Summer is now ended, and with it the season of escapist blockbusters we all love. And, truly, it was a more-than-bearable season this year. One of the harbingers of late summer (in Salt Lake, anyway) is the arrival of Woody Allen's annual picture show at the Broadway. This year, it was Blue Jasmine, and a fine way to end summer it was.
Blue Jasmine concerns itself with a woman, Jasmine, played by Cate Blanchett. She has recently divorced her mogul husband (Baldwin) in New York and arrives in San Francisco to live with her less well-to-do sister in an attempt to rebuild her life.
The movie is more than anything else an intense and often poignant psychological portrait. It has as much forward-moving plot as any of Allen's movies ever have, instead taking its time to show us Jasmine as she was and how she has become. And in this, Blanchett shines. She transitions effortlessly from beautiful and carefree to despondent to feigning carelessness to melancholy and fifty others in between. She gives life to Allen's words in a remarkable way.
And his words themselves are spectacular. As much as I love Allen's comedies, I think his writing talent comes through many times better in settings like this. It of course is alive with his trademark wit, but this is tampered with darker emotions and tense drama. His characters here are much deeper, and justly so, because his subject matter is much deeper. A common theme brilliantly satirized in his comedies is this psychosis caused by wealth and isolation from normal society (see especially Sleeper, but also the California parts of Annie Hall and any present-day American other than Gil in Midnight in Paris). Here it is given a different kind of treatment. Jasmine's problems arise essentially from her inability to accept any unpleasant reality. What makes for hilarious moments in other settings translates to sad and ultimately revealing scenes here.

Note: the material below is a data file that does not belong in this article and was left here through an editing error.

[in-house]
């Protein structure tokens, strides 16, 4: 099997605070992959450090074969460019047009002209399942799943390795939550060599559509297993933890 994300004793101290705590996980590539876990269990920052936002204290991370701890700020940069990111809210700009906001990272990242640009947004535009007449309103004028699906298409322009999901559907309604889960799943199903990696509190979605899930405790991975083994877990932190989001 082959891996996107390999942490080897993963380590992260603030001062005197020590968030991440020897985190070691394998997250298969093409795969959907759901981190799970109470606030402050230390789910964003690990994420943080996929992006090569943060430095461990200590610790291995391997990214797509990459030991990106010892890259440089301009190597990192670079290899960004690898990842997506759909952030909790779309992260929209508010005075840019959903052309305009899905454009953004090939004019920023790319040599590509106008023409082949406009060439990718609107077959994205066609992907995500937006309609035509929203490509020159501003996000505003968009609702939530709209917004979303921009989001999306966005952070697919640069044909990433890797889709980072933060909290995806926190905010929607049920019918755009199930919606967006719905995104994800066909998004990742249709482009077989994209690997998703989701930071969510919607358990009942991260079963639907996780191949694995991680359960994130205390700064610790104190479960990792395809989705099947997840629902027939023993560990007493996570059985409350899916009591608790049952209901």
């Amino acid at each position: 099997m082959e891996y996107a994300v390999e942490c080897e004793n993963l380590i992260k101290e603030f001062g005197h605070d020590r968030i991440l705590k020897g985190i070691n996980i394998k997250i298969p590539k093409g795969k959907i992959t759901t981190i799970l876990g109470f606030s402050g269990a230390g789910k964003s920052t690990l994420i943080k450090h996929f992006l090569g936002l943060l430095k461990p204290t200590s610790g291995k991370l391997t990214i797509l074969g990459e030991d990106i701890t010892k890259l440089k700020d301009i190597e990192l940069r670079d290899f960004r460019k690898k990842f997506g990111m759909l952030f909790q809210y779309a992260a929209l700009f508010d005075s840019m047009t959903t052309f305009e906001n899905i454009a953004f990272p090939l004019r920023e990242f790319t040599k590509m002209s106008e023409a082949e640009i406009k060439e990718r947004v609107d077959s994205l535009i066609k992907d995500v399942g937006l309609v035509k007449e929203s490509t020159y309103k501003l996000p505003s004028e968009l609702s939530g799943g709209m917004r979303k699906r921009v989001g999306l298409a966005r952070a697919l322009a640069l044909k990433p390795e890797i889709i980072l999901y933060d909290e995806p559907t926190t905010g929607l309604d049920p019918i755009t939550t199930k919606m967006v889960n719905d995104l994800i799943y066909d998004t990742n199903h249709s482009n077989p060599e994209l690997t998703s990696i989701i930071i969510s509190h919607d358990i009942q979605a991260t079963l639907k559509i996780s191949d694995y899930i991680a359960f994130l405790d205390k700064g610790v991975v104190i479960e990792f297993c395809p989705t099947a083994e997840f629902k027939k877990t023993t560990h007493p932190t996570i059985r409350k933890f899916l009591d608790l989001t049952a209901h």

But this isn't just Jasmine's problem. Everyone else seems to be in a situation they'd rather not be in, and is, in one way or another, in some stage of denial. Ultimately none of us are who we pretend to be on the outside. We create an elaborate façade to convince ourselves that everything is how we want it to be, but in looking in the mirror it peels away, and we are left with no more than our unsatisfactory selves.
Blue Jasmine features Cate Blanchett, Alec Baldwin, Sally Hawkins, Bobby Cannavale, Peter Sarsgaard and Louis CK, and is rated PG-13 for thematic stuff and some swears.
by Chase Harrison